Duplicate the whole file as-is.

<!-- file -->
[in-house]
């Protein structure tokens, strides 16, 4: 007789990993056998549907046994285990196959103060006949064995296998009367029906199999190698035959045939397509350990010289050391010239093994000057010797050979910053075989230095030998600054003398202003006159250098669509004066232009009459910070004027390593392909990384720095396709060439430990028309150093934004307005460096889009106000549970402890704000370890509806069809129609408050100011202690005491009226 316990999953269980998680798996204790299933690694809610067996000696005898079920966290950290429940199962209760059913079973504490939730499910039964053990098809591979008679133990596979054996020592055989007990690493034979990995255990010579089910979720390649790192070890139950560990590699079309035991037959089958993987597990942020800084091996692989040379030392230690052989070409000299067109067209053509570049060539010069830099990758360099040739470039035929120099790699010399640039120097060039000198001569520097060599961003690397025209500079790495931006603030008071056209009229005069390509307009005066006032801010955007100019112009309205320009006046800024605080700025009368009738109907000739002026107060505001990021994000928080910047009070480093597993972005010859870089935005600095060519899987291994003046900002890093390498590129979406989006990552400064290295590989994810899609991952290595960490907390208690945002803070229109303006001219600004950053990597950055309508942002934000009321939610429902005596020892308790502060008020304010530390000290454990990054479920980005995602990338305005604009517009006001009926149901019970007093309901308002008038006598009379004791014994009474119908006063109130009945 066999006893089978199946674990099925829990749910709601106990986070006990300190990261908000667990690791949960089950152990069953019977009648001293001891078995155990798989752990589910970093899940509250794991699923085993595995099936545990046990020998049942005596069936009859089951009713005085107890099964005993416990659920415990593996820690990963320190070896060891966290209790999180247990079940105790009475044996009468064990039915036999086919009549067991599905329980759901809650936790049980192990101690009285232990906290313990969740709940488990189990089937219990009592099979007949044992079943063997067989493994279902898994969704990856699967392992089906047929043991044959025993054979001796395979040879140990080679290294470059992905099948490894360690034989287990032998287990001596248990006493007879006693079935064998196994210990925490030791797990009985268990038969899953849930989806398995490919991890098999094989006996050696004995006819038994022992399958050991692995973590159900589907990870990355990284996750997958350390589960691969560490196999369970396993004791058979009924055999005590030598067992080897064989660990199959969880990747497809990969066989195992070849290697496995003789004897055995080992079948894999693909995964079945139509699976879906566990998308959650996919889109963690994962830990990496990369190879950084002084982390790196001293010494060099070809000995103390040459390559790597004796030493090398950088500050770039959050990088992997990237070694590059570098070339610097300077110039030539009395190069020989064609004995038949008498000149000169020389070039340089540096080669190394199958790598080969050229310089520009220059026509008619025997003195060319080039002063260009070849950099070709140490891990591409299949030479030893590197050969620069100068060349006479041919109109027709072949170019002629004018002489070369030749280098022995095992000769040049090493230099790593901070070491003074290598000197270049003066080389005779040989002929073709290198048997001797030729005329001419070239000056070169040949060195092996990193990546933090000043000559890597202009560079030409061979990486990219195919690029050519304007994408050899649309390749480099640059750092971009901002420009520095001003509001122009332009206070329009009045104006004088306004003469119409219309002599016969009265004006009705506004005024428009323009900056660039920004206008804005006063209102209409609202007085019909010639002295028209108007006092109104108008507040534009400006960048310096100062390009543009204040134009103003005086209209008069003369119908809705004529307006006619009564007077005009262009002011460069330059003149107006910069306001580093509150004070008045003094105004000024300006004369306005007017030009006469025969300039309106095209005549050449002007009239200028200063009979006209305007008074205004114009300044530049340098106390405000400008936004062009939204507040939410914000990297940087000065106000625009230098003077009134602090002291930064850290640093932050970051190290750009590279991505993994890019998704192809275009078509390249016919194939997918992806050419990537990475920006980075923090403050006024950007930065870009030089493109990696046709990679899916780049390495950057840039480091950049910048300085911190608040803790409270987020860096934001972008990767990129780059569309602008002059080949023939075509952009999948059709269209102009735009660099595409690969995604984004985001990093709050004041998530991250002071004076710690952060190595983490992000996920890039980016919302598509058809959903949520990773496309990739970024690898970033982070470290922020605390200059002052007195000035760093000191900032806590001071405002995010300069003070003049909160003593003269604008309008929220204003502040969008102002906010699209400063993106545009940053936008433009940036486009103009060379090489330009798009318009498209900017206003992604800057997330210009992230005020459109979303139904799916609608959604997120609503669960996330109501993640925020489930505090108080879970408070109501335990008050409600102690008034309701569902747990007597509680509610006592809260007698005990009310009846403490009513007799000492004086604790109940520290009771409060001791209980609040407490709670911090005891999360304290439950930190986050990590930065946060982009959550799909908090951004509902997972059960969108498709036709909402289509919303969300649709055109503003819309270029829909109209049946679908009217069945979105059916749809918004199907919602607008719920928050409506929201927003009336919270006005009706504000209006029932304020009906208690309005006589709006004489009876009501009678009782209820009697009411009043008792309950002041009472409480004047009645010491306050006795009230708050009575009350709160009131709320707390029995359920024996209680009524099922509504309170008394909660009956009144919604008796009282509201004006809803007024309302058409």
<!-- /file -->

[in-house]
């Protein structure tokens, strides 16, 4: 007789990993056998549907046994285990196959103060006949064995296998009367029906199999190698035959045939397509350990010289050391010239093994000057010797050979910053075989230095030998600054003398202003006159250098669509004066232009009459910070004027390593392909990384720095396709060439430990028309150093934004307005460096889009106000549970402890704000370890509806069809129609408050100011202690005491009226 316990999953269980998680798996204790299933690694809610067996000696005898079920966290950290429940199962209760059913079973504490939730499910039964053990098809591979008679133990596979054996020592055989007990690493034979990995255990010579089910979720390649790192070890139950560990590699079309035991037959089958993987597990942020800084091996692989040379030392230690052989070409000299067109067209053509570049060539010069830099990758360099040739470039035929120099790699010399640039120097060039000198001569520097060599961003690397025209500079790495931006603030008071056209009229005069390509307009005066006032801010955007100019112009309205320009006046800024605080700025009368009738109907000739002026107060505001990021994000928080910047009070480093597993972005010859870089935005600095060519899987291994003046900002890093390498590129979406989006990552400064290295590989994810899609991952290595960490907390208690945002803070229109303006001219600004950053990597950055309508942002934000009321939610429902005596020892308790502060008020304010530390000290454990990054479920980005995602990338305005604009517009006001009926149901019970007093309901308002008038006598009379004791014994009474119908006063109130009945 066999006893089978199946674990099925829990749910709601106990986070006990300190990261908000667990690791949960089950152990069953019977009648001293001891078995155990798989752990589910970093899940509250794991699923085993595995099936545990046990020998049942005596069936009859089951009713005085107890099964005993416990659920415990593996820690990963320190070896060891966290209790999180247990079940105790009475044996009468064990039915036999086919009549067991599905329980759901809650936790049980192990101690009285232990906290313990969740709940488990189990089937219990009592099979007949044992079943063997067989493994279902898994969704990856699967392992089906047929043991044959025993054979001796395979040879140990080679290294470059992905099948490894360690034989287990032998287990001596248990006493007879006693079935064998196994210990925490030791797990009985268990038969899953849930989806398995490919991890098999094989006996050696004995006819038994022992399958050991692995973590159900589907990870990355990284996750997958350390589960691969560490196999369970396993004791058979009924055999005590030598067992080897064989660990199959969880990747497809990969066989195992070849290697496995003789004897055995080992079948894999693909995964079945139509699976879906566990998308959650996919889109963690994962830990990496990369190879950084002084982390790196001293010494060099070809000995103390040459390559790597004796030493090398950088500050770039959050990088992997990237070694590059570098070339610097300077110039030539009395190069020989064609004995038949008498000149000169020389070039340089540096080669190394199958790598080969050229310089520009220059026509008619025997003195060319080039002063260009070849950099070709140490891990591409299949030479030893590197050969620069100068060349006479041919109109027709072949170019002629004018002489070369030749280098022995095992000769040049090493230099790593901070070491003074290598000197270049003066080389005779040989002929073709290198048997001797030729005329001419070239000056070169040949060195092996990193990546933090000043000559890597202009560079030409061979990486990219195919690029050519304007994408050899649309390749480099640059750092971009901002420009520095001003509001122009332009206070329009009045104006004088306004003469119409219309002599016969009265004006009705506004005024428009323009900056660039920004206008804005006063209102209409609202007085019909010639002295028209108007006092109104108008507040534009400006960048310096100062390009543009204040134009103003005086209209008069003369119908809705004529307006006619009564007077005009262009002011460069330059003149107006910069306001580093509150004070008045003094105004000024300006004369306005007017030009006469025969300039309106095209005549050449002007009239200028200063009979006209305007008074205004114009300044530049340098106390405000400008936004062009939204507040939410914000990297940087000065106000625009230098003077009134602090002291930064850290640093932050970051190290750009590279991505993994890019998704192809275009078509390249016919194939997918992806050419990537990475920006980075923090403050006024950007930065870009030089493109990696046709990679899916780049390495950057840039480091950049910048300085911190608040803790409270987020860096934001972008990767990129780059569309602008002059080949023939075509952009999948059709269209102009735009660099595409690969995604984004985001990093709050004041998530991250002071004076710690952060190595983490992000996920890039980016919302598509058809959903949520990773496309990739970024690898970033982070470290922020605390200059002052007195000035760093000191900032806590001071405002995010300069003070003049909160003593003269604008309008929220204003502040969008102002906010699209400063993106545009940053936008433009940036486009103009060379090489330009798009318009498209900017206003992604800057997330210009992230005020459109979303139904799916609608959604997120609503669960996330109501993640925020489930505090108080879970408070109501335990008050409600102690008034309701569902747990007597509680509610006592809260007698005990009310009846403490009513007799000492004086604790109940520290009771409060001791209980609040407490709670911090005891999360304290439950930190986050990590930065946060982009959550799909908090951004509902997972059960969108498709036709909402289509919303969300649709055109503003819309270029829909109209049946679908009217069945979105059916749809918004199907919602607008719920928050409506929201927003009336919270006005009706504000209006029932304020009906208690309005006589709006004489009876009501009678009782209820009697009411009043008792309950002041009472409480004047009645010491306050006795009230708050009575009350709160009131709320707390029995359920024996209680009524099922509504309170008394909660009956009144919604008796009282509201004006809803007024309302058409």